Round-up of Danny Sullivan’s, editor of Search Engine Land, tips for new online news organisations on SEO. Including: creating standing pages for popular ongoing stories and issues; and discovering relevant search terms and keywords linking to your site.
“Taking control over Brand You online requires that you are active, otherwise other people will define the image of you,” writes MediaCulpa’s Hans Kullin.
“By using different types of social media you can influence your own brand because many web 2.0 services like blogs and micro blogs rank very high in a Google search. Already back in 2005 I noticed that journalist blogs trump articles in traditional media – an entire career on a newspaper can’t match the high rank of a personal blog.”
Here Kullin takes a look at the positioning of his own name on Google and asks for additional advice from SEO experts.
CJ talks to senior SEO analyst for Hearst, Dan Roberts, about how he helped grow online traffic to the publisher’s website by 150 per cent using SEO and Wordtracker.
One of the biggest problems with bringing SEO into a newsroom is how it is introduced, says Rachelle Money, who offers her tips on SEO for journalists.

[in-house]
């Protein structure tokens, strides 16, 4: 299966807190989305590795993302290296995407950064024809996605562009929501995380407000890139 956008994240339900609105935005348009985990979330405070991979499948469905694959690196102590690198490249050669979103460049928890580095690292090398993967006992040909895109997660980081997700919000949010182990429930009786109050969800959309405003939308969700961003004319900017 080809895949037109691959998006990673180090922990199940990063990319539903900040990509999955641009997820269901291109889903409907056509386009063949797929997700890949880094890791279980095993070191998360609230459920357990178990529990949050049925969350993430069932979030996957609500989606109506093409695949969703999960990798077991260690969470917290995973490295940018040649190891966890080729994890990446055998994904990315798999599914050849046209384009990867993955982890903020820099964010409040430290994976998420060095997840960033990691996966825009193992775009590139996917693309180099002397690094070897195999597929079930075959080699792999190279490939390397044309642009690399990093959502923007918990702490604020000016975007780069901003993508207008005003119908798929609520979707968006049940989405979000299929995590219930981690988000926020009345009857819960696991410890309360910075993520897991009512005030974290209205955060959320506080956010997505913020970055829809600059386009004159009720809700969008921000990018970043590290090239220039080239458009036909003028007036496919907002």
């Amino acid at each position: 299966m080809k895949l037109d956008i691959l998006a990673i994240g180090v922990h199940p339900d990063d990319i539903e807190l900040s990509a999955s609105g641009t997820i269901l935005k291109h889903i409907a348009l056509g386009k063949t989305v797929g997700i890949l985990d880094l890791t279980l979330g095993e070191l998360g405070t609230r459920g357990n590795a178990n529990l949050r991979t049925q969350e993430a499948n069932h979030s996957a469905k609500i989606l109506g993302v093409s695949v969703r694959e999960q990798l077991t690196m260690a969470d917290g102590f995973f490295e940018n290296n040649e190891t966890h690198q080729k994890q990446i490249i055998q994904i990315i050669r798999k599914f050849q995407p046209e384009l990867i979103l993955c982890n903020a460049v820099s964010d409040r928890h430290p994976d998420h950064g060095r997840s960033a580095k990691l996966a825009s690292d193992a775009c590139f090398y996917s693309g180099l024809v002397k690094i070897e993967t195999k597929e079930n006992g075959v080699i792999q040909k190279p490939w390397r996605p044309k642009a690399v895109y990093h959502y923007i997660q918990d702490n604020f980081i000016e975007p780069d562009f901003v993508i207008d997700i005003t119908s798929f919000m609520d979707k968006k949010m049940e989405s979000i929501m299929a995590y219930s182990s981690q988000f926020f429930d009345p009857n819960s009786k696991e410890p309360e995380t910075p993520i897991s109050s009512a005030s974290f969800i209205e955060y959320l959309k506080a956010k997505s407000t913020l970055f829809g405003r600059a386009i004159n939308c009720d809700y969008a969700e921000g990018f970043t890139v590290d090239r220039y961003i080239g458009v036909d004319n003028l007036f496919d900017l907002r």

We’ve been following the various Telegraph/Guardian online interactions this week:
Yesterday, Roy Greenslade published an anonymous email from a Telegraph hack, who wrote that he/she was more than a little bit fed up. The gist of the email was that all this multimedia-ised hub-it-up lark is to the detriment of a good, healthy working life and quality journalism.
Greenslade cautiously said he was printing the letter but that he didn’t necessarily agree with its sentiment.
Over at CounterValues, Telegraph assistant editor Justin Williams was quick to pooh pooh it. And now Greenslade has put up his response to the letter – a more negative stance this time: ‘the past is another country, think positive,’ he tells his ’emailing friend’.
Meanwhile, in another post, Williams took a swipe at the Guardian’s system of buying sponsored links and keywords. He reckons their buying is well in excess of the Telegraph’s and the Times’.
In the comments below the post, Charles Arthur, the Guardian’s technology editor, asks how many subsidised paper subscriptions the Telegraph has: ‘Is [buying sponsored links and keywords] a worse or better investment than subsidising paper subscriptions, do you think?’, he writes.
Charles Arthur is a keen Twitterer and I’ve just located Justin Williams on Twitter; all that Tweeting in agreement can be a bit boring: how about getting the discussion going in Twitterland? It’s a shame this didn’t get going earlier, with it being (unofficial?) ‘speak like a pirate day’ – that would make it fun.
Can’t wait for next week’s ABCes…